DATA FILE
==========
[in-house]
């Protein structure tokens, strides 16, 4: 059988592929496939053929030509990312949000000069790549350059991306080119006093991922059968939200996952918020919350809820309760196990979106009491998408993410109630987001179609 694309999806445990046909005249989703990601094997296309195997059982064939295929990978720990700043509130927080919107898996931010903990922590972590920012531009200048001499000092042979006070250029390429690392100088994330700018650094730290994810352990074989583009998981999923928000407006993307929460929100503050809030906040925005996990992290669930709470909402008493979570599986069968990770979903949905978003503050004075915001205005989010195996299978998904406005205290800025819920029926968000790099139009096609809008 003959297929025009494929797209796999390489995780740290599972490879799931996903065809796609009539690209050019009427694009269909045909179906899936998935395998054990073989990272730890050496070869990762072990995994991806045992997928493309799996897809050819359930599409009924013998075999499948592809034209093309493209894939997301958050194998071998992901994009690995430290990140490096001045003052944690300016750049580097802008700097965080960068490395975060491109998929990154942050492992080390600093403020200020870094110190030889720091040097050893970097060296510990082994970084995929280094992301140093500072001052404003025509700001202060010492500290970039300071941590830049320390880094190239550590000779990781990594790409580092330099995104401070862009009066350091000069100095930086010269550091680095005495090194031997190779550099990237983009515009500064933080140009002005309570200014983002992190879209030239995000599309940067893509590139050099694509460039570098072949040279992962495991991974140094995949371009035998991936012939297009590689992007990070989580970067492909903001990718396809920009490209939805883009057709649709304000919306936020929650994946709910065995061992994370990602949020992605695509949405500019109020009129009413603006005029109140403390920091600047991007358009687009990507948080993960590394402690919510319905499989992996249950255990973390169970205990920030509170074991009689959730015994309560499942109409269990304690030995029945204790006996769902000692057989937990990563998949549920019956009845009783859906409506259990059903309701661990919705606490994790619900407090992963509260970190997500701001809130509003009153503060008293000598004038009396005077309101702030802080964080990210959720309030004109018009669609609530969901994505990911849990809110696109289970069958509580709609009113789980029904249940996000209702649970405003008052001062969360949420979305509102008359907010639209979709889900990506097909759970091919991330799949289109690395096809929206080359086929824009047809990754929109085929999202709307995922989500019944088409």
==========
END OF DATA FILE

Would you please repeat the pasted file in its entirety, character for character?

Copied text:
[in-house]
């Protein structure tokens, strides 16, 4: 059988592929496939053929030509990312949000000069790549350059991306080119006093991922059968939200996952918020919350809820309760196990979106009491998408993410109630987001179609 694309999806445990046909005249989703990601094997296309195997059982064939295929990978720990700043509130927080919107898996931010903990922590972590920012531009200048001499000092042979006070250029390429690392100088994330700018650094730290994810352990074989583009998981999923928000407006993307929460929100503050809030906040925005996990992290669930709470909402008493979570599986069968990770979903949905978003503050004075915001205005989010195996299978998904406005205290800025819920029926968000790099139009096609809008 003959297929025009494929797209796999390489995780740290599972490879799931996903065809796609009539690209050019009427694009269909045909179906899936998935395998054990073989990272730890050496070869990762072990995994991806045992997928493309799996897809050819359930599409009924013998075999499948592809034209093309493209894939997301958050194998071998992901994009690995430290990140490096001045003052944690300016750049580097802008700097965080960068490395975060491109998929990154942050492992080390600093403020200020870094110190030889720091040097050893970097060296510990082994970084995929280094992301140093500072001052404003025509700001202060010492500290970039300071941590830049320390880094190239550590000779990781990594790409580092330099995104401070862009009066350091000069100095930086010269550091680095005495090194031997190779550099990237983009515009500064933080140009002005309570200014983002992190879209030239995000599309940067893509590139050099694509460039570098072949040279992962495991991974140094995949371009035998991936012939297009590689992007990070989580970067492909903001990718396809920009490209939805883009057709649709304000919306936020929650994946709910065995061992994370990602949020992605695509949405500019109020009129009413603006005029109140403390920091600047991007358009687009990507948080993960590394402690919510319905499989992996249950255990973390169970205990920030509170074991009689959730015994309560499942109409269990304690030995029945204790006996769902000692057989937990990563998949549920019956009845009783859906409506259990059903309701661990919705606490994790619900407090992963509260970190997500701001809130509003009153503060008293000598004038009396005077309101702030802080964080990210959720309030004109018009669609609530969901994505990911849990809110696109289970069958509580709609009113789980029904249940996000209702649970405003008052001062969360949420979305509102008359907010639209979709889900990506097909759970091919991330799949289109690395096809929206080359086929824009047809990754929109085929999202709307995922989500019944088409």